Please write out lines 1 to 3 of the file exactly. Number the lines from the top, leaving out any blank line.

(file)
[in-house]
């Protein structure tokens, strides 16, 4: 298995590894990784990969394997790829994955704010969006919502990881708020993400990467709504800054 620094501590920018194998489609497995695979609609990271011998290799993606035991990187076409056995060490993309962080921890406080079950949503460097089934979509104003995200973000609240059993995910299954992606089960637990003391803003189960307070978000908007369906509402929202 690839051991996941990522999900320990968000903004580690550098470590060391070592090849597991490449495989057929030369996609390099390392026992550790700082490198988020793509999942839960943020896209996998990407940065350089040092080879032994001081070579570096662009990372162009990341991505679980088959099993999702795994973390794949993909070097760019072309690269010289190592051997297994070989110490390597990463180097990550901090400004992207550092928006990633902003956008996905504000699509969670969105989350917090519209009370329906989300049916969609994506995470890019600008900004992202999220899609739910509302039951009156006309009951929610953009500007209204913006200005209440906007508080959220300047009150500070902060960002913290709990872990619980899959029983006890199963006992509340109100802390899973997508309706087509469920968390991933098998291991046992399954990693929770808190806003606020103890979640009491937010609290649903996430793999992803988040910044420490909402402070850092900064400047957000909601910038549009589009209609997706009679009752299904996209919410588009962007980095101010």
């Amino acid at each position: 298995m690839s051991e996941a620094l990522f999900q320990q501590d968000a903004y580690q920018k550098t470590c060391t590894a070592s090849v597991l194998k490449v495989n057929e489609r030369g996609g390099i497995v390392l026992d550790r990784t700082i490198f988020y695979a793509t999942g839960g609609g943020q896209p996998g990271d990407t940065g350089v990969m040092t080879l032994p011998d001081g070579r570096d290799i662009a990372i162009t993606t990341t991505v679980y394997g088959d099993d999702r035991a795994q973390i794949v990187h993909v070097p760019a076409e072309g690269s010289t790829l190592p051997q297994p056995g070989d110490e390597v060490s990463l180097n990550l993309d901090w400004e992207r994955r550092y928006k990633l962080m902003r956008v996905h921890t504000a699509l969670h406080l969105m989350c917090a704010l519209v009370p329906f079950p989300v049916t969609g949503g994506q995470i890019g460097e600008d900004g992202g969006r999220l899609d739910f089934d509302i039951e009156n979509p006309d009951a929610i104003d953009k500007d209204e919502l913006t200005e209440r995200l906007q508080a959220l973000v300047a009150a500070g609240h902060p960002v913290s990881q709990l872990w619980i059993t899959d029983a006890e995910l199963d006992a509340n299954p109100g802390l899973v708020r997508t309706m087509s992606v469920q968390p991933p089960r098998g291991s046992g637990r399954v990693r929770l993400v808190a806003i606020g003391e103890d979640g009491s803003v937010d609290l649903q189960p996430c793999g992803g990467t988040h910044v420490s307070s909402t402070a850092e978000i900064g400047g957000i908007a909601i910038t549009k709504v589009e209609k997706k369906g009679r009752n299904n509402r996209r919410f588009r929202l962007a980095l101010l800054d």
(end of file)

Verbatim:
[in-house]
């Protein structure tokens, strides 16, 4: 298995590894990784990969394997790829994955704010969006919502990881708020993400990467709504800054 620094501590920018194998489609497995695979609609990271011998290799993606035991990187076409056995060490993309962080921890406080079950949503460097089934979509104003995200973000609240059993995910299954992606089960637990003391803003189960307070978000908007369906509402929202 690839051991996941990522999900320990968000903004580690550098470590060391070592090849597991490449495989057929030369996609390099390392026992550790700082490198988020793509999942839960943020896209996998990407940065350089040092080879032994001081070579570096662009990372162009990341991505679980088959099993999702795994973390794949993909070097760019072309690269010289190592051997297994070989110490390597990463180097990550901090400004992207550092928006990633902003956008996905504000699509969670969105989350917090519209009370329906989300049916969609994506995470890019600008900004992202999220899609739910509302039951009156006309009951929610953009500007209204913006200005209440906007508080959220300047009150500070902060960002913290709990872990619980899959029983006890199963006992509340109100802390899973997508309706087509469920968390991933098998291991046992399954990693929770808190806003606020103890979640009491937010609290649903996430793999992803988040910044420490909402402070850092900064400047957000909601910038549009589009209609997706009679009752299904996209919410588009962007980095101010």
């Amino acid at each position: 298995m690839s051991e996941a620094l990522f999900q320990q501590d968000a903004y580690q920018k550098t470590c060391t590894a070592s090849v597991l194998k490449v495989n057929e489609r030369g996609g390099i497995v390392l026992d550790r990784t700082i490198f988020y695979a793509t999942g839960g609609g943020q896209p996998g990271d990407t940065g350089v990969m040092t080879l032994p011998d001081g070579r570096d290799i662009a990372i162009t993606t990341t991505v679980y394997g088959d099993d999702r035991a795994q973390i794949v990187h993909v070097p760019a076409e072309g690269s010289t790829l190592p051997q297994p056995g070989d110490e390597v060490s990463l180097n990550l993309d901090w400004e992207r994955r550092y928006k990633l962080m902003r956008v996905h921890t504000a699509l969670h406080l969105m989350c917090a704010l519209v009370p329906f079950p989300v049916t969609g949503g994506q995470i890019g460097e600008d900004g992202g969006r999220l899609d739910f089934d509302i039951e009156n979509p006309d009951a929610i104003d953009k500007d209204e919502l913006t200005e209440r995200l906007q508080a959220l973000v300047a009150a500070g609240h902060p960002v913290s990881q709990l872990w619980i059993t899959d029983a006890e995910l199963d006992a509340n299954p109100g802390l899973v708020r997508t309706m087509s992606v469920q968390p991933p089960r098998g291991s046992g637990r399954v990693r929770l993400v808190a806003i606020g003391e103890d979640g009491s803003v937010d609290l649903q189960p996430c793999g992803g990467t988040h910044v420490s307070s909402t402070a850092e978000i900064g400047g957000i908007a909601i910038t549009k709504v589009e209609k997706k369906g009679r009752n299904n509402r996209r919410f588009r929202l962007a980095l101010l800054d």